21 November 2022

Thesis defense Maarten Geurts: CRISPR engineering in organoids for gene repair and disease modelling

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Maarten Geurts, from the Organoid group, has successfully defended his thesis “CRISPR engineering in organoids for gene repair and disease modelling” on 21 November 2022. He studied the efficacy and safety of new CRISPR techniques with which changes can be made in the DNA without damaging it. Combined with organoid technology, these techniques could contribute to the development of better treatments for thousands of human diseases.

With so-called CRISPR techniques, researchers can make a change in a specific location in the DNA. For example, CRISPR makes it possible to repair a mutation An error in the DNA. Mutations can, among other things, arise if the DNA is copied incorrectly or through external influences. For example, tumor cells often contain mutations that are beneficial for their growth. in the DNA. The variants of CRISPR that are now mainly used need to make a cut around the mutation to repair it. This cut causes damage to the DNA, which makes the techniques currently unsafe for use in humans.

Mini organs

During his PhD, Maarten Geurts studied a new generation of CRISPR tools that can directly modify DNA without damaging it. These tools are therefore promising for clinical application. Geurts focused on the efficacy and safety of the new generation CRISPR techniques, such as base and prime editing, in organoids Miniature organs that can be cultured in the laboratory. Organoids mimic the shape and function of  an actual organ. Researchers use the structures to, for example, study the effects of medication on diseased organs.. These miniature organs resemble real human organs in structure and function and are therefore a good model for research into the effects of DNA editing.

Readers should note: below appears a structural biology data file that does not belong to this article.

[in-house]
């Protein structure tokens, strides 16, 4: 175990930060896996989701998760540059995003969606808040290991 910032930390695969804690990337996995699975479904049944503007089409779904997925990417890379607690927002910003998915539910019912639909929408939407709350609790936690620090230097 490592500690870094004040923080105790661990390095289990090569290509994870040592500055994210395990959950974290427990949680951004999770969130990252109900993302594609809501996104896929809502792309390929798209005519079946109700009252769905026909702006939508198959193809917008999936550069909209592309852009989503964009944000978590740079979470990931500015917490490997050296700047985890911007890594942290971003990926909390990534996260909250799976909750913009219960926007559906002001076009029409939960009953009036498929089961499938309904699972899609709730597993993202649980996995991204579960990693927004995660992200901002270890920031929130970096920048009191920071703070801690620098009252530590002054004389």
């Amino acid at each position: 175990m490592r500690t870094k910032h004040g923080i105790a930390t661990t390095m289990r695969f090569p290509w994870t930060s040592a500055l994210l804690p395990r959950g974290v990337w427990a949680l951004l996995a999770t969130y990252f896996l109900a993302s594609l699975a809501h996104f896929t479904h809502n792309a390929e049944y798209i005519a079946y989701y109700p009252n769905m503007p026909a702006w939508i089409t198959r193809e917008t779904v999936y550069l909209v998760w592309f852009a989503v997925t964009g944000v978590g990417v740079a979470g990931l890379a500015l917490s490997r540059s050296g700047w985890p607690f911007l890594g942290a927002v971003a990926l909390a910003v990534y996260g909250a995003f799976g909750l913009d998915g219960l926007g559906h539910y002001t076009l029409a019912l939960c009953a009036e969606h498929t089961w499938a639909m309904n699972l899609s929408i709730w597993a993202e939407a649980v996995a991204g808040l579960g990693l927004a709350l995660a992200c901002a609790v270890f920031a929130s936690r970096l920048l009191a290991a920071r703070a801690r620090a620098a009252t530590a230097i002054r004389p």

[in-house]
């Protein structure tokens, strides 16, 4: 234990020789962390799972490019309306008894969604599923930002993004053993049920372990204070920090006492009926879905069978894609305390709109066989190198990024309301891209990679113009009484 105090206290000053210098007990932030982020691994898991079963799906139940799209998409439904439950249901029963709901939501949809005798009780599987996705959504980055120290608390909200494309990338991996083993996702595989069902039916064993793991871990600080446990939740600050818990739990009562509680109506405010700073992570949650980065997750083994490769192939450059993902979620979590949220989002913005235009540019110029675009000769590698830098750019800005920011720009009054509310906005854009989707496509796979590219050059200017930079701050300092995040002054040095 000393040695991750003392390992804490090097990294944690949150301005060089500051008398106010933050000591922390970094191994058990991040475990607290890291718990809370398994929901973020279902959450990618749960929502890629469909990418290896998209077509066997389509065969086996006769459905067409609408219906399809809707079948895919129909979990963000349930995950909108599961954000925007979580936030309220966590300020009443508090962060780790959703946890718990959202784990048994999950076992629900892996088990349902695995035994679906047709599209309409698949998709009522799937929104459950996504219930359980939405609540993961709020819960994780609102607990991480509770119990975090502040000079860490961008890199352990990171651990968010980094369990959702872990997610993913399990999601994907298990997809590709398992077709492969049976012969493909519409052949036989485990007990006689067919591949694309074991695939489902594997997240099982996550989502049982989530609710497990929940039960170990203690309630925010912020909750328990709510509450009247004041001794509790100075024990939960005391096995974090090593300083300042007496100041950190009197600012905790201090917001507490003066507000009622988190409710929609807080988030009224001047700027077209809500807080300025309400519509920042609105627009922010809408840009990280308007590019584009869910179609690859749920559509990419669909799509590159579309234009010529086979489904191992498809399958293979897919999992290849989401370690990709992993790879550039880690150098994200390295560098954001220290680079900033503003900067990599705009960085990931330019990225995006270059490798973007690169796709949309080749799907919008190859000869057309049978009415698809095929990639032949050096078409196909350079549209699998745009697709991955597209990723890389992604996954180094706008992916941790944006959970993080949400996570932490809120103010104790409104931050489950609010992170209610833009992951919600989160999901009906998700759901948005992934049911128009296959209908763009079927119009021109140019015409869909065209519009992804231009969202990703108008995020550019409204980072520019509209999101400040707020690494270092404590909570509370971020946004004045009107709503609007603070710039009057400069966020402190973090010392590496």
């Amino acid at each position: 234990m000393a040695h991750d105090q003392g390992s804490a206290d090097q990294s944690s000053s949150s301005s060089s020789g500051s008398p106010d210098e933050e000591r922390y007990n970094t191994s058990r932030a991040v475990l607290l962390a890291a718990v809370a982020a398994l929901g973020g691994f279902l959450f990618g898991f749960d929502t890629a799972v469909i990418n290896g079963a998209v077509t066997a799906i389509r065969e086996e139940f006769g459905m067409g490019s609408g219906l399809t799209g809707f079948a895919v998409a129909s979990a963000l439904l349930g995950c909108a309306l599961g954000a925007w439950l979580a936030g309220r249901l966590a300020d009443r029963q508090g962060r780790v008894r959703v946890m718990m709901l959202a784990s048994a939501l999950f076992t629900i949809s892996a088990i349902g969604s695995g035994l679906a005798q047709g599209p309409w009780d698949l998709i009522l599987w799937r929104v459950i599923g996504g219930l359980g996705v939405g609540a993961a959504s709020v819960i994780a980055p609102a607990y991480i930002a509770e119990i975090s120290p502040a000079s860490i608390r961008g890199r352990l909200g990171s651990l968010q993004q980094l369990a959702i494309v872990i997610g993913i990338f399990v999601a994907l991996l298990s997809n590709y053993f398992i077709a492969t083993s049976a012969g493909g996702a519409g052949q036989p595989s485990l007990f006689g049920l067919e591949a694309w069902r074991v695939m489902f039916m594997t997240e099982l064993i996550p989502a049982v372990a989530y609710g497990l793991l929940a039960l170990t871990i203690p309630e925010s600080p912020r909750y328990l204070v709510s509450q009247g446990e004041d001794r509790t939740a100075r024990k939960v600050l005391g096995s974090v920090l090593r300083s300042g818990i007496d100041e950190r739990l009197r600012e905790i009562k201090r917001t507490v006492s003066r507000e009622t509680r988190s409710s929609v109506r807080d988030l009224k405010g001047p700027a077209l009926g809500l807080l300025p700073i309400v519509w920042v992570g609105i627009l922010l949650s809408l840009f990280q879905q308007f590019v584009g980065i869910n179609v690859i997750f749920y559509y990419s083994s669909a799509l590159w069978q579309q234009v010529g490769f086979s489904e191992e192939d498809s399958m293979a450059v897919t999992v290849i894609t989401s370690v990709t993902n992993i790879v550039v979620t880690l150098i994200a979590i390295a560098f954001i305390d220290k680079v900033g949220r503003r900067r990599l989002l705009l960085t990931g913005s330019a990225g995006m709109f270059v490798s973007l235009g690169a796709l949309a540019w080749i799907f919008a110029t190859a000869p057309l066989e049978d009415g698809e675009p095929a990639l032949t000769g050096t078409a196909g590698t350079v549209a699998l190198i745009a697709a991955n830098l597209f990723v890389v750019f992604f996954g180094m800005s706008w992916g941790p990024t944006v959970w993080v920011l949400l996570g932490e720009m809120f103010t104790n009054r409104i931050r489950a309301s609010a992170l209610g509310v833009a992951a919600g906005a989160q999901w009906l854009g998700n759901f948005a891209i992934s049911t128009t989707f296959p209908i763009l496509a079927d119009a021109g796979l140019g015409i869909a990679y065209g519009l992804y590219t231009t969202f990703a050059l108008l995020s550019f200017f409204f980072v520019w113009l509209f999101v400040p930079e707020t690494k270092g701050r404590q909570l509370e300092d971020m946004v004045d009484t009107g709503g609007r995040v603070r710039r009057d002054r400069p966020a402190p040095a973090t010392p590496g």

Better treatments

Among other things, Geurts and his colleagues discovered that the new CRISPR tools can successfully repair the mutations that cause cystic fibrosis without causing damage to the DNA. With his thesis, he shows that the same can be achieved with the new generation of techniques compared to the commonly used variants, but with fewer undesirable side effects as a result. The techniques therefore hold great promise for clinical application and could contribute to the development of better treatments for thousands of human diseases, including cystic fibrosis and cancer.

Organoid group

Geurts completed his PhD in the Organoid group (formerly the Clevers group) where – as the name suggests – a lot of research is carried out into, and with, organoids. “Being part of this group means I always had at least 10 fellow PhD students around me, who always knew exactly what I was going through,” he says. He could vent if his experiments failed, but they also provided distraction. “I forgot all disappointments when we went on crazy adventures together in the lab.”

Biological findings

A specific highlight during his PhD has to do with this research into cystic fibrosis. “The feeling I got when I first realized that the mutations that cause cystic fibrosis had been repaired in my organoids was amazing,” said Geurts. That discovery paved the way for all chapters in his thesis. Furthermore, he especially enjoyed all the pilot experiments he has done – the search for new biological discoveries. “But I have found that to get such an exciting initial discovery published, it takes hundreds of experiments that are a lot less exciting,” he says.

Think critically

Geurts would like to advise researchers at the start of their trajectory to take a step back from time to time during their PhD and to consider whether all the projects they have started are worth it. “Looking back, I may have spent too much time on projects that didn’t yield that much, while other projects that I never followed through with might have been more fruitful. Try to take some time during the busy days in the lab to think critically about your projects and goals,” he concludes.

Picture of Maarten Geurts



To celebrate obtaining his doctorate, Maarten Geurts is going to dance to the sound of Italo disco with his friends and family. His next challenge lies at Xilis BV, where he and his colleagues are working towards personalized cancer treatment.